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Ancient Egypt’s “Lost City of Gold” Discovered near Luxor

Ancient Egypt’s “Lost City of Gold” Discovered near Luxor

Likened to the discovery of the Roman city of Pompeii, in terms of its potential importance to archeologists and historians.

Egypt is back in the news, and this time it is not related to a ship blocking its famous canal, but to a discovery of an ancient city that may reveal much about the ancient peoples.

Archaeologists have uncovered the remains of an ancient city in the desert outside Luxor that they say is the “largest” ever found in Egypt and dates back to a golden age of the pharaohs 3,000 years ago.

Famed Egyptologist Zahi Hawass announced the discovery of the “lost golden city”, saying the site was uncovered near Luxor, home of the legendary Valley of the Kings.

“The Egyptian mission under Dr. Zahi Hawass found the city that was lost under the sands,” the excavation team said in a statement Thursday. “The city is 3,000 years old, dates to the reign of Amenhotep III, and continued to be used by Tutankhamun and Ay.”

The find has been likened to the discovery of the intact Roman city of Pompeii, and Egyptologists hope the new discovery provides the same window on the ancient culture as the Roman city has provided historians and archeologists since it was uncovered from the ash layers of Vesuvius.

“The excavation started in September 2020 and within weeks, to the team’s great surprise, formations of mud bricks began to appear in all directions,” Egypt’s antiquities ministry said in a statement.

“What they unearthed was the site of a large city in a good condition of preservation, with almost complete walls, and with rooms filled with tools of daily life.”

The southern part of the city includes a bakery, ovens and storage pottery while the northern part, most of which remain under the sands, comprises administrative and residential districts, the ministry added.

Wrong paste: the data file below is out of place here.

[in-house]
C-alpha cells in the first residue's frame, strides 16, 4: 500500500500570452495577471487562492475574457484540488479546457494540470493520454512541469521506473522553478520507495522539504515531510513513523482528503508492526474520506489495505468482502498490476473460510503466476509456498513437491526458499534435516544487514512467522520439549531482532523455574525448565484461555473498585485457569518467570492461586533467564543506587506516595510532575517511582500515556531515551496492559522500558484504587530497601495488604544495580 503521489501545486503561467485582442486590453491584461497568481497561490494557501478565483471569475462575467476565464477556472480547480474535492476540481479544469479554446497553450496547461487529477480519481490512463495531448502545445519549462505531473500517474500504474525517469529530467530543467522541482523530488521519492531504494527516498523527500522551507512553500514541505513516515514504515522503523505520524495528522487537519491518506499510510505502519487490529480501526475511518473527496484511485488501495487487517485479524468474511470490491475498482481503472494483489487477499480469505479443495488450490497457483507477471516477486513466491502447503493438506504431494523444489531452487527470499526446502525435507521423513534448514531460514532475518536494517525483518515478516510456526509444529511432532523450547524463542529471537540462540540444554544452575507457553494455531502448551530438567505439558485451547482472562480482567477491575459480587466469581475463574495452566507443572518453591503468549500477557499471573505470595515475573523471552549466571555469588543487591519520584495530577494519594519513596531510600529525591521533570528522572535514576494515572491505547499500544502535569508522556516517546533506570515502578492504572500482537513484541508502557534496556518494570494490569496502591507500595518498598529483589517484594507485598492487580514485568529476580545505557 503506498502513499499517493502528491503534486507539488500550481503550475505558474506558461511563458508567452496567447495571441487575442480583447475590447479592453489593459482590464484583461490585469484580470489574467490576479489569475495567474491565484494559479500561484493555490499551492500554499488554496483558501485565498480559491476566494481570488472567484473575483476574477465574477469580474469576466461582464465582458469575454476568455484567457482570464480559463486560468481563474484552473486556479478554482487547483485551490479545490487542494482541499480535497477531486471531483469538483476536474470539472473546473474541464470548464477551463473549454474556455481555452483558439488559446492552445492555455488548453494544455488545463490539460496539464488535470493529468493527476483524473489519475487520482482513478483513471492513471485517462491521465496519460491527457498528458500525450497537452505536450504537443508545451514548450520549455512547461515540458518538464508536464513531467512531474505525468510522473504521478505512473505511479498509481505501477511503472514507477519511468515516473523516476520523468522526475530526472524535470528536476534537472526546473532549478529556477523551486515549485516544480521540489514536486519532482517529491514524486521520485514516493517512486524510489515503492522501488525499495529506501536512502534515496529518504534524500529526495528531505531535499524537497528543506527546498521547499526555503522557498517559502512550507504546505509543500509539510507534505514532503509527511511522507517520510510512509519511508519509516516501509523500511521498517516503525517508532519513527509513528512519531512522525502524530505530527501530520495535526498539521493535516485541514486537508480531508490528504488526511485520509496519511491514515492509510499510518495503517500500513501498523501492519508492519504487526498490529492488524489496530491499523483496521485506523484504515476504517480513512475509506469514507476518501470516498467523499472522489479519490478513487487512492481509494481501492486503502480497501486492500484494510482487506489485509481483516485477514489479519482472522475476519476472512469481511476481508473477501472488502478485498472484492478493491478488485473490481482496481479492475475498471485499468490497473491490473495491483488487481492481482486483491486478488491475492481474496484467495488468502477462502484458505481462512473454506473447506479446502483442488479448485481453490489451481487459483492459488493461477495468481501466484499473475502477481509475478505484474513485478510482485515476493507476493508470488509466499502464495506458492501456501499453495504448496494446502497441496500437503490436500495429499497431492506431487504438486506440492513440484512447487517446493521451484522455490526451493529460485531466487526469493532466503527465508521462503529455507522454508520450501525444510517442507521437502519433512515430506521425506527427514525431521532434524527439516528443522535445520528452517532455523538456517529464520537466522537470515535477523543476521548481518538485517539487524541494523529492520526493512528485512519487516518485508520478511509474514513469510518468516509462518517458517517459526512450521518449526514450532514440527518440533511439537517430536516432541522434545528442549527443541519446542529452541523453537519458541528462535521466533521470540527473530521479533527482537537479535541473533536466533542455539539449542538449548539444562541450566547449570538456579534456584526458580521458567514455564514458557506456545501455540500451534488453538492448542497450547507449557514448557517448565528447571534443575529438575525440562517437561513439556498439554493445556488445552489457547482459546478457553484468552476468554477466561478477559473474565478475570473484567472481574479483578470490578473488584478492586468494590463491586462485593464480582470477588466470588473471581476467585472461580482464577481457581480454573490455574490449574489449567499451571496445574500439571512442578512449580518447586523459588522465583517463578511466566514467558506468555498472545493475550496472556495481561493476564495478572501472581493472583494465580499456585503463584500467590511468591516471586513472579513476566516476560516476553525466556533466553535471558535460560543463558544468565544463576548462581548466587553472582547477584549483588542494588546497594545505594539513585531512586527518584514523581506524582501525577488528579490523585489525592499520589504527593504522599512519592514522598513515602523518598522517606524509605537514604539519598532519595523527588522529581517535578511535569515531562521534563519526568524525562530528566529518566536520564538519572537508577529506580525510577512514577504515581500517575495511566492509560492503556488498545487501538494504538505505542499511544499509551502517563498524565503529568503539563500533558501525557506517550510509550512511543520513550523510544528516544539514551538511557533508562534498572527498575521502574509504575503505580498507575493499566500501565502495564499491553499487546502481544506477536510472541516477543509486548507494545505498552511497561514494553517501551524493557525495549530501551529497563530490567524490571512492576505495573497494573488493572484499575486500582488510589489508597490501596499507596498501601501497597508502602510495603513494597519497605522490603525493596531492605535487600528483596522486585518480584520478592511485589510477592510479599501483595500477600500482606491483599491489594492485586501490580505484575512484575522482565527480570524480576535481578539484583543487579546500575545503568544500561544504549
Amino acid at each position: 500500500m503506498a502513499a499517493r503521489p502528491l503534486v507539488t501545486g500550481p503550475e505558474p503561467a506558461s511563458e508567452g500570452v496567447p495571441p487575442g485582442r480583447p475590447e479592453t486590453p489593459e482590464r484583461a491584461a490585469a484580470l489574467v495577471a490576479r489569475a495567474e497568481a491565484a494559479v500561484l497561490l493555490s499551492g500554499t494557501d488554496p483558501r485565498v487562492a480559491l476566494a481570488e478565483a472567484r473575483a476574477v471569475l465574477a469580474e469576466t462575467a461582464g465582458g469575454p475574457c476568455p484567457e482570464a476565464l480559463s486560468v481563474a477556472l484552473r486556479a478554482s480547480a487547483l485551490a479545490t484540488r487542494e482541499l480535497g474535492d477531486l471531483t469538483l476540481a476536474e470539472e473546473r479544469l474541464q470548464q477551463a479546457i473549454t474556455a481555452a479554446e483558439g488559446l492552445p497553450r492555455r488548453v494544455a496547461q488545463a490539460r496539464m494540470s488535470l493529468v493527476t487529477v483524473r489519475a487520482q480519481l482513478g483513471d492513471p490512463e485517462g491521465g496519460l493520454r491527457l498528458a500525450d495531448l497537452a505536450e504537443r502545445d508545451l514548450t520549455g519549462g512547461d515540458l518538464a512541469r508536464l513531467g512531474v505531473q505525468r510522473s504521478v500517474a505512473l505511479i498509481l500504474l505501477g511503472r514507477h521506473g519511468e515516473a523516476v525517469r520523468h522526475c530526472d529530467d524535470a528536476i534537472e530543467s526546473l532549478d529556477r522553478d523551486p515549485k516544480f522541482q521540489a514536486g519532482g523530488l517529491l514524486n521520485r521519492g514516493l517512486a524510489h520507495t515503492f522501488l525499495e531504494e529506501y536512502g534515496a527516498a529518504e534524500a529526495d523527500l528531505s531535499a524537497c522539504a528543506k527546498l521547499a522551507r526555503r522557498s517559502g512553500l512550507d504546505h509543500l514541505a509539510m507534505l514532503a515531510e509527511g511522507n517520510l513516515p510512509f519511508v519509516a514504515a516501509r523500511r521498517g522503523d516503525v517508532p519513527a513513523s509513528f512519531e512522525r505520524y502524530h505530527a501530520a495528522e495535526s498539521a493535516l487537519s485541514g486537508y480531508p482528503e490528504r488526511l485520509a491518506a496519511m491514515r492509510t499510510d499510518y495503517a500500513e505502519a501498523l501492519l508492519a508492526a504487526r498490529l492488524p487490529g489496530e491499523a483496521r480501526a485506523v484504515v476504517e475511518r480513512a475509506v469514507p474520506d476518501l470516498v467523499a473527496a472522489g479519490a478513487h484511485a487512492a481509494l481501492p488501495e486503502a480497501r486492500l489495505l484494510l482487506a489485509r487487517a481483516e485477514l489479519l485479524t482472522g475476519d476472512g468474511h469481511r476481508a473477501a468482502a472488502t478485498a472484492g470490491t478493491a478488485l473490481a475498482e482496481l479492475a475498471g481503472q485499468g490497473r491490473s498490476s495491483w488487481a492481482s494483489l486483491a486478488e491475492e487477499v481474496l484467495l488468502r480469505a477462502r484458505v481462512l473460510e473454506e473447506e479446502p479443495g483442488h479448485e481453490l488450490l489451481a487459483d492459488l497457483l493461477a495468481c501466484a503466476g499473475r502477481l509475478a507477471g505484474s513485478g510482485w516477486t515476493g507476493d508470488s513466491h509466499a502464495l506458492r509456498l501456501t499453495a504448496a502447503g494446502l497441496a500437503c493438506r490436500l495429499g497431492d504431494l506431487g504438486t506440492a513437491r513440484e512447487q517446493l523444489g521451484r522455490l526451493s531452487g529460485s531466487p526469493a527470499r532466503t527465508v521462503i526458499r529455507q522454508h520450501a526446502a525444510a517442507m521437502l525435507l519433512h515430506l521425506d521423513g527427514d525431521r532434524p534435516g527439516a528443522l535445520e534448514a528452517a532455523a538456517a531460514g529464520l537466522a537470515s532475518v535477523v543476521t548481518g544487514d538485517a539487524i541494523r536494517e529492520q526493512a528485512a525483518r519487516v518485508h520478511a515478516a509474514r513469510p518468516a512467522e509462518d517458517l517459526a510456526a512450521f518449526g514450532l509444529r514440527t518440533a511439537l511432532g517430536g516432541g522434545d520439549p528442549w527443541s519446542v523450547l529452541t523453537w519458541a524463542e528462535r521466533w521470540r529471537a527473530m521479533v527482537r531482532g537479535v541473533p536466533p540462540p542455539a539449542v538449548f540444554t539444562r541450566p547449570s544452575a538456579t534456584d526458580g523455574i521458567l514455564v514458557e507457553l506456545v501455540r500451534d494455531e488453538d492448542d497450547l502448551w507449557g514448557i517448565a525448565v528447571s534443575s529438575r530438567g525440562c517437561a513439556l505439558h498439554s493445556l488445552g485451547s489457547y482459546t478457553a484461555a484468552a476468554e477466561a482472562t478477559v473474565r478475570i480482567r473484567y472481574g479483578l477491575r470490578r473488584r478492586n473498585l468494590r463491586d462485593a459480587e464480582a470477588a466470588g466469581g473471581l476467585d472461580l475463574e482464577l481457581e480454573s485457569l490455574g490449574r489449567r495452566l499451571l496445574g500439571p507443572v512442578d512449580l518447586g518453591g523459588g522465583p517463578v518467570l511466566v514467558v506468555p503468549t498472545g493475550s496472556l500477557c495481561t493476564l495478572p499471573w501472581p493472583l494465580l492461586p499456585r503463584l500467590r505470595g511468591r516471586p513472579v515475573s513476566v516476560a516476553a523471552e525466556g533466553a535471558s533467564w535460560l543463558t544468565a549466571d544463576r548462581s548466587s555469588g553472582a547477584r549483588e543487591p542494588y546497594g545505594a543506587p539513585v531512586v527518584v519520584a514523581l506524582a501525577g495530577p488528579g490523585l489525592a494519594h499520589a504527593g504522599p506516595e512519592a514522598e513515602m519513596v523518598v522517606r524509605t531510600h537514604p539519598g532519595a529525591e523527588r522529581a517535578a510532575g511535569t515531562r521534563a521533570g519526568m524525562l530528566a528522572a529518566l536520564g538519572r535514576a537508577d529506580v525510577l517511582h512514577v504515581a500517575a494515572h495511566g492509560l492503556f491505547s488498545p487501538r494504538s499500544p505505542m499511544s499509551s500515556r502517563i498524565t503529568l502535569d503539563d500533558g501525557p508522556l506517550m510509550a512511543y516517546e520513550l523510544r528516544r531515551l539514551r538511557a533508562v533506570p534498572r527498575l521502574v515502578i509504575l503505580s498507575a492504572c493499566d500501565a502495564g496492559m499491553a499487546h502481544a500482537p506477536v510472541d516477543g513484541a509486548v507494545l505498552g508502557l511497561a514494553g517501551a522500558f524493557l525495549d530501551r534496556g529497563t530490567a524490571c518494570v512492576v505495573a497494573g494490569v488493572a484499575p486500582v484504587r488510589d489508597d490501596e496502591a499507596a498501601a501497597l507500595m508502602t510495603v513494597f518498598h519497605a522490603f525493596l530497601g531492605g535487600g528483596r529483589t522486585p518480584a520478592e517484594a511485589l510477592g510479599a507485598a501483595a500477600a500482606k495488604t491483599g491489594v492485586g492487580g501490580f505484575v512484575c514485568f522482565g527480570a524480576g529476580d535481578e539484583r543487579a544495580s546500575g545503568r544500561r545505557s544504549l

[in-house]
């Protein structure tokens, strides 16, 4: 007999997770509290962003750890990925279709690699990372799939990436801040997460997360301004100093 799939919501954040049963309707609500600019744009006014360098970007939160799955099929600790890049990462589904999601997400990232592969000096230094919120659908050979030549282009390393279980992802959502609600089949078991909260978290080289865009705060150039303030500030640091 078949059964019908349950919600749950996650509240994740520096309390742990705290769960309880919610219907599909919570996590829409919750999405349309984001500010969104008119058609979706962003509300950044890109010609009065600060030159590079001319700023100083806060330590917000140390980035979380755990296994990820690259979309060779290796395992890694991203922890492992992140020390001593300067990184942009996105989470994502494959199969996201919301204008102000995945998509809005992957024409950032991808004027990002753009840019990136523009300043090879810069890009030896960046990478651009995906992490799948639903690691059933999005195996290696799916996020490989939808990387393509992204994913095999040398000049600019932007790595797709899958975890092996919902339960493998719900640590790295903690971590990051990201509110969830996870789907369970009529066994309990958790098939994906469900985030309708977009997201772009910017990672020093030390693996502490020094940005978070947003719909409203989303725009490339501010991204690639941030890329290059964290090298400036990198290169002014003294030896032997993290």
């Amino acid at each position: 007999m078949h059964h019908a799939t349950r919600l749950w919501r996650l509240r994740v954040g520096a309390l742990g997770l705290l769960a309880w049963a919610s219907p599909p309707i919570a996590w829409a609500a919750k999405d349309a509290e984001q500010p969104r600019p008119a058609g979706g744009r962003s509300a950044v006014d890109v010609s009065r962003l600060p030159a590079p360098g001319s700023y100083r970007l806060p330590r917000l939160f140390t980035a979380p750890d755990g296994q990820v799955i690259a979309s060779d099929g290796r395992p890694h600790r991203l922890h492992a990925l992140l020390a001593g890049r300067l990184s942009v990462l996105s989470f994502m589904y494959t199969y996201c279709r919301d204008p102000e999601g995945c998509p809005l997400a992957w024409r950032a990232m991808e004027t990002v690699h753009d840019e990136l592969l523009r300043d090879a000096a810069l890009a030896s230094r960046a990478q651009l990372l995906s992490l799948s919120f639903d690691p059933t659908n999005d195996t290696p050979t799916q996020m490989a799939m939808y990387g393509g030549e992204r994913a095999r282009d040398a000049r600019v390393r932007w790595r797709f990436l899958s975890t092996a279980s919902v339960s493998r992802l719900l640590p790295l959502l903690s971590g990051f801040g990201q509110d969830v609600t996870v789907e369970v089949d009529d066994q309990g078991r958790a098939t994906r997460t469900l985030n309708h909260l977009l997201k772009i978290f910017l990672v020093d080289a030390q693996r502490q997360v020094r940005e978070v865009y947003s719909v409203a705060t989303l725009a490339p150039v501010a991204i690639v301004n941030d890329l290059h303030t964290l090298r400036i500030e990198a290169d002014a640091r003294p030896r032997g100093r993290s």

“It was the largest administrative and industrial settlement in the era of the Egyptian empire on the western bank of Luxor,” Hawass said.

To put the timeline in perspective, Pharaoh Amenhotep III ruled ancient Egypt about mid-way through the famous 18th dynasty, after a number of successful rulers expanded the empire and trade. His son, Akhenaten, was the spouse of the iconic beauty Nefertiti and is referred to as the “Heretic” for abandoning traditional worship for the solar deity Aten. Tutankhamen, thought now to be Akhenaten’s son.

For those of you who may be familiar with the area, the excavations lie on the West Bank of Luxor near the Colossi of Memnon, Medinet Habu and the Ramesseum (the mortuary temple of King Ramses II). And while gold and precious jewels have not been located, there is a wealth of knowledge that might be obtained about how the Egyptians created the magnificent art that is admired today.

The site contains a large number of ovens and kilns for making glass and faience, along with the debris of thousands of statues, said Betsy Bryan, a specialist of Amenhotep III’s reign.

“Just to locate the manufacturing centres opens up the detail of how the Egyptians under a great and wealthy ruler such as Amenhotep III did what they did. This will furnish knowledge for many years to come,” she added.

On a personal note: I may be able to see this discovery up close and personal. My husband is planning a multi-week trip to Egypt next year, in honor of a milestone birthday for both of us.

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Comments

healthguyfsu | April 10, 2021 at 4:24 pm

Are you kidding me??? Put me on a plane to Egypt! It’s worth the risk, and I have always dreamed of taking everything over there in (had a dream to be an archaeologist as a kid but stopped pursuing…not sure why!).

    Dearest Leslie and healthy guy, let us know if it provides any details regarding the construction of the pyramids! Inquiring minds want to know.
    Also, does it show any signs of space aliens? Goofy minds want to know.

      The Friendly Grizzly in reply to bear. | April 10, 2021 at 7:38 pm

      Everyone knows it was enslaved Negroes under the whips of Thomas Jefferson ‘s forefathers.

        What “everyone knows”, but turns out not to actually be true, is that the Jews built the pyramids. But the most recent evidence is that they were built by free workers, not slaves, and that it was an honor to be chosen to work on them.

      SHV in reply to bear. | April 10, 2021 at 8:42 pm